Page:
The Limits of Likeness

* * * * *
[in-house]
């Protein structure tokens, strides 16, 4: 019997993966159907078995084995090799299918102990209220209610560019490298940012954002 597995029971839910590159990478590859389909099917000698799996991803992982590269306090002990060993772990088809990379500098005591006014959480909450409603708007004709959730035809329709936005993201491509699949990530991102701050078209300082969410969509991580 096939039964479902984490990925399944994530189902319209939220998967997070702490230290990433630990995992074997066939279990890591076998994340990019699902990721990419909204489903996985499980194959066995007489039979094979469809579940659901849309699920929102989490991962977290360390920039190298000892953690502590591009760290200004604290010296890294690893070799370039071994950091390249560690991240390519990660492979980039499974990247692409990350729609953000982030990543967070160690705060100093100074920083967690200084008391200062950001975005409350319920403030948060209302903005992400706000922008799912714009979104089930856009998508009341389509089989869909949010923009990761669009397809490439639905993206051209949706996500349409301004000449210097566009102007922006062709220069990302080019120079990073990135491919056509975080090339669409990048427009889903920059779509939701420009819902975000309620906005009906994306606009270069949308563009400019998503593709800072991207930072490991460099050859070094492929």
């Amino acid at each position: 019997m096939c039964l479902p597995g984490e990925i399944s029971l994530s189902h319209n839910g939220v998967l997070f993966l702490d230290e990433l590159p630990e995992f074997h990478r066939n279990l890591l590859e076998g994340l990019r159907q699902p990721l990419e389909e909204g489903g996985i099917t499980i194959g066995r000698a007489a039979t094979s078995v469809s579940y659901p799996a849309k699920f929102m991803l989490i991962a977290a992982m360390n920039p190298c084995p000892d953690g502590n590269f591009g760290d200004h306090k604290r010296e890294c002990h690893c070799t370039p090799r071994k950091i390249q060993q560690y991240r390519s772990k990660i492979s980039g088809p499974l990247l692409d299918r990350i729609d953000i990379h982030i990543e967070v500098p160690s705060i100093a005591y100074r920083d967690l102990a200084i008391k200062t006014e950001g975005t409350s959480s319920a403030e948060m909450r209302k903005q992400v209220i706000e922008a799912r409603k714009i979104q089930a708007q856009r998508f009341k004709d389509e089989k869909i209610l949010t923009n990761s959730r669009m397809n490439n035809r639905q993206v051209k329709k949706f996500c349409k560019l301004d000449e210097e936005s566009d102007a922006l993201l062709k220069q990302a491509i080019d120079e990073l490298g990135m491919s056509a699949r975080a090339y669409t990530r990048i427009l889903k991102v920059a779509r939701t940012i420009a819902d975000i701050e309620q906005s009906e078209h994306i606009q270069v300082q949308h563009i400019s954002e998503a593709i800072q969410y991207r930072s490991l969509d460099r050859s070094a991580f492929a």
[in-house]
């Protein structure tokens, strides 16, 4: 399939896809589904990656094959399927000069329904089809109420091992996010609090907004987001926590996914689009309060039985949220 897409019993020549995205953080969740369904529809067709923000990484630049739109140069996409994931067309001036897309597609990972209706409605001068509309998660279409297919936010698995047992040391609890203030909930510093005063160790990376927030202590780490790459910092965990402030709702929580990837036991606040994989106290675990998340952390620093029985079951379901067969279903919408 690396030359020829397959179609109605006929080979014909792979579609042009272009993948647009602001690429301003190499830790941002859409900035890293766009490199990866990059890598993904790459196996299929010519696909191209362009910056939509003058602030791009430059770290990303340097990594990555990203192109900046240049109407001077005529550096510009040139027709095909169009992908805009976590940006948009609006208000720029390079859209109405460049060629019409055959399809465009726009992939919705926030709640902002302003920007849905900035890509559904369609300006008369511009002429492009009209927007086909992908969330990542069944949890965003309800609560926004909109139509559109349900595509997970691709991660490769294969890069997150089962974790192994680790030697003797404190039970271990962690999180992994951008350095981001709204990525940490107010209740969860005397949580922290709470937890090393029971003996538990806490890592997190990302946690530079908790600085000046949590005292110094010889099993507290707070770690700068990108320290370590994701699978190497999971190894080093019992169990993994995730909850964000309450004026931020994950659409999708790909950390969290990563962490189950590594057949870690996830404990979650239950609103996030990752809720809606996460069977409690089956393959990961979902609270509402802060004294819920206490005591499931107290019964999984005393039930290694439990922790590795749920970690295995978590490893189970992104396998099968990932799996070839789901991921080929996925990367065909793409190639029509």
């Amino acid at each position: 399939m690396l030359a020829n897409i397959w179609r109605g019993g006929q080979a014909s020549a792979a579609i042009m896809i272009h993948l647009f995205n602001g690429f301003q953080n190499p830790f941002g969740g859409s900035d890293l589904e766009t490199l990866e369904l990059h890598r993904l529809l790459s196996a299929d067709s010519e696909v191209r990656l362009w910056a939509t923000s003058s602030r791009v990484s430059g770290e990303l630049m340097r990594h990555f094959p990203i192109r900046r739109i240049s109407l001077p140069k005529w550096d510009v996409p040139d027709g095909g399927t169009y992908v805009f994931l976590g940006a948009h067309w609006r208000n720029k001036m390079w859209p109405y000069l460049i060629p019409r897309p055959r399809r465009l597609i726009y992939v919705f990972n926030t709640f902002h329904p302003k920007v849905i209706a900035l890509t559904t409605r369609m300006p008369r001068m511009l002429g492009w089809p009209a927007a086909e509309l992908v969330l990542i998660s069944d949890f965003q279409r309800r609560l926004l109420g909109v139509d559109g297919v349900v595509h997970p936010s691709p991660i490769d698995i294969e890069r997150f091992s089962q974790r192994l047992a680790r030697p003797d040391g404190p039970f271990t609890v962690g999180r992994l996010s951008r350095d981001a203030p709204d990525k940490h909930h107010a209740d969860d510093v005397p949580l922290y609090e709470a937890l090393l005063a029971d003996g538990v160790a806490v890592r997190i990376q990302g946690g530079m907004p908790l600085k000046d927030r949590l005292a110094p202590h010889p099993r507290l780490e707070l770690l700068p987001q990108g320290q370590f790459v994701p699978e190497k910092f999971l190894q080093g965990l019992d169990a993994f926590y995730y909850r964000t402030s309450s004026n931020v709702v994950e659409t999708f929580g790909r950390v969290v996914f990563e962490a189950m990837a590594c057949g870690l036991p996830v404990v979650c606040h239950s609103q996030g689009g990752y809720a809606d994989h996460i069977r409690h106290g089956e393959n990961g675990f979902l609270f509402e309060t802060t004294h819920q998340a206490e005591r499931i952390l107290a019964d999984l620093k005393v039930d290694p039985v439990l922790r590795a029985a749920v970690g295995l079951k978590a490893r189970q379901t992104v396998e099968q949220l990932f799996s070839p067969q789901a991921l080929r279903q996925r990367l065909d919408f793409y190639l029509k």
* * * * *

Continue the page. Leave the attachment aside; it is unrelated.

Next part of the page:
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Ernst Gombrich’s The Limits of Likeness touches upon the influence of artists’ styles in their works. This particular author refers to art in the representational sense in his story of the German and French painters in the beginning. Although the Germans attempted to prove their skill by painting the same subject, they fell prisoner to their individual styles, and each turned out slightly different. Each artist was attempting to recreate, or represent, the Roman scene. In addition, the author believes that an artist can only render what his tools and medium allow. For example, an artist holding a fine pencil will search out lines when attempting to render a scene, while one holding a coarse brush will look in terms of masses. Another concern is the difference between what an artist’s eyes sees and what he perceives. A photograph taken from the point of view of an artist would seem to represent what the artist saw when he looked at the landscape. However, it actually is a representation of what the artist perceives, after taking in the entire scene and painting how he imagines it. This is why no two paintings can be the same, even if painted from the same point of view. Yet another point Gombrich touches upon is the fact that in the early times, such as the 15th century, artists were not concerned with representing an exact replica in regards to book illustrations. They were more concerned with the reader simply understanding that they were attempting to show a city, but not a particular city. The final observation of art the author chooses to make involves painting what one knows. He claims, with adequate proof, that an artist will paint what he or she already knows. The artists will paint what is familiar, and rightly so. If their audience is one that is only familiar with one type of tree, for instance, painting a different type would confuse them, and the purpose of the tree would be void. He asks the question of how much we see is affected by our habits and...
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